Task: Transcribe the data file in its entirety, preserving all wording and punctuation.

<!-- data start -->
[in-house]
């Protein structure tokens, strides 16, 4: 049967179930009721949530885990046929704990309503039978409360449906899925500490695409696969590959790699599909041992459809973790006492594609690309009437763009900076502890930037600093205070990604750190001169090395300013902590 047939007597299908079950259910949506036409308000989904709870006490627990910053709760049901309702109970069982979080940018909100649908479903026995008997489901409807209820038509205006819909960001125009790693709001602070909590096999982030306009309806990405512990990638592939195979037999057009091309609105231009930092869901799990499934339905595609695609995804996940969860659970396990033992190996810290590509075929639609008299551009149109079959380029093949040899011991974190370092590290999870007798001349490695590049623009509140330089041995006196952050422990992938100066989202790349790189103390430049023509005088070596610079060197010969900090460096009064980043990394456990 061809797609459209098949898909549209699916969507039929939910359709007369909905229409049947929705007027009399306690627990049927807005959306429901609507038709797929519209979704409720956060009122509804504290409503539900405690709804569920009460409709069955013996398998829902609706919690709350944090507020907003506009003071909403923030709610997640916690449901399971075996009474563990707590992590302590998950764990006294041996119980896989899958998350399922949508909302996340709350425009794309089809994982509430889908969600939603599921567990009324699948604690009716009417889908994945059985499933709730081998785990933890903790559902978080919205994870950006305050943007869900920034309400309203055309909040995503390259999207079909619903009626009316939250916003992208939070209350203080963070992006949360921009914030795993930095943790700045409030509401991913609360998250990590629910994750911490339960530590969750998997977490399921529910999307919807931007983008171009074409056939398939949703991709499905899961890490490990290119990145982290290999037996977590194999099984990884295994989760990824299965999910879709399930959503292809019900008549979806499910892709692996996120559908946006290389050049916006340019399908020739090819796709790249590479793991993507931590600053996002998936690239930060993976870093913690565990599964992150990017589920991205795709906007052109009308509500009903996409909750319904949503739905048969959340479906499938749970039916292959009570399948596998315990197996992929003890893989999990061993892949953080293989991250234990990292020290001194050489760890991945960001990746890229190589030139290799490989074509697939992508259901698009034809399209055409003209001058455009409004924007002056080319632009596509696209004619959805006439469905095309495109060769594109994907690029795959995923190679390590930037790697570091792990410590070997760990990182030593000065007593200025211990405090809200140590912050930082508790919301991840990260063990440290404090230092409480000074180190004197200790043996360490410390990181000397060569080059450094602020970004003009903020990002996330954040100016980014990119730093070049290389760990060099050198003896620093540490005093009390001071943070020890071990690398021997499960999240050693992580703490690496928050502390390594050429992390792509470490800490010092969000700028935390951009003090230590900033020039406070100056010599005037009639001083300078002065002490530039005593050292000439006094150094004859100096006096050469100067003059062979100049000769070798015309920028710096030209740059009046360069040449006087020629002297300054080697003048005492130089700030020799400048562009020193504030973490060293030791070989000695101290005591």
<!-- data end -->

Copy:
[in-house]
């Protein structure tokens, strides 16, 4: 049967179930009721949530885990046929704990309503039978409360449906899925500490695409696969590959790699599909041992459809973790006492594609690309009437763009900076502890930037600093205070990604750190001169090395300013902590 047939007597299908079950259910949506036409308000989904709870006490627990910053709760049901309702109970069982979080940018909100649908479903026995008997489901409807209820038509205006819909960001125009790693709001602070909590096999982030306009309806990405512990990638592939195979037999057009091309609105231009930092869901799990499934339905595609695609995804996940969860659970396990033992190996810290590509075929639609008299551009149109079959380029093949040899011991974190370092590290999870007798001349490695590049623009509140330089041995006196952050422990992938100066989202790349790189103390430049023509005088070596610079060197010969900090460096009064980043990394456990 061809797609459209098949898909549209699916969507039929939910359709007369909905229409049947929705007027009399306690627990049927807005959306429901609507038709797929519209979704409720956060009122509804504290409503539900405690709804569920009460409709069955013996398998829902609706919690709350944090507020907003506009003071909403923030709610997640916690449901399971075996009474563990707590992590302590998950764990006294041996119980896989899958998350399922949508909302996340709350425009794309089809994982509430889908969600939603599921567990009324699948604690009716009417889908994945059985499933709730081998785990933890903790559902978080919205994870950006305050943007869900920034309400309203055309909040995503390259999207079909619903009626009316939250916003992208939070209350203080963070992006949360921009914030795993930095943790700045409030509401991913609360998250990590629910994750911490339960530590969750998997977490399921529910999307919807931007983008171009074409056939398939949703991709499905899961890490490990290119990145982290290999037996977590194999099984990884295994989760990824299965999910879709399930959503292809019900008549979806499910892709692996996120559908946006290389050049916006340019399908020739090819796709790249590479793991993507931590600053996002998936690239930060993976870093913690565990599964992150990017589920991205795709906007052109009308509500009903996409909750319904949503739905048969959340479906499938749970039916292959009570399948596998315990197996992929003890893989999990061993892949953080293989991250234990990292020290001194050489760890991945960001990746890229190589030139290799490989074509697939992508259901698009034809399209055409003209001058455009409004924007002056080319632009596509696209004619959805006439469905095309495109060769594109994907690029795959995923190679390590930037790697570091792990410590070997760990990182030593000065007593200025211990405090809200140590912050930082508790919301991840990260063990440290404090230092409480000074180190004197200790043996360490410390990181000397060569080059450094602020970004003009903020990002996330954040100016980014990119730093070049290389760990060099050198003896620093540490005093009390001071943070020890071990690398021997499960999240050693992580703490690496928050502390390594050429992390792509470490800490010092969000700028935390951009003090230590900033020039406070100056010599005037009639001083300078002065002490530039005593050292000439006094150094004859100096006096050469100067003059062979100049000769070798015309920028710096030209740059009046360069040449006087020629002297300054080697003048005492130089700030020799400048562009020193504030973490060293030791070989000695101290005591």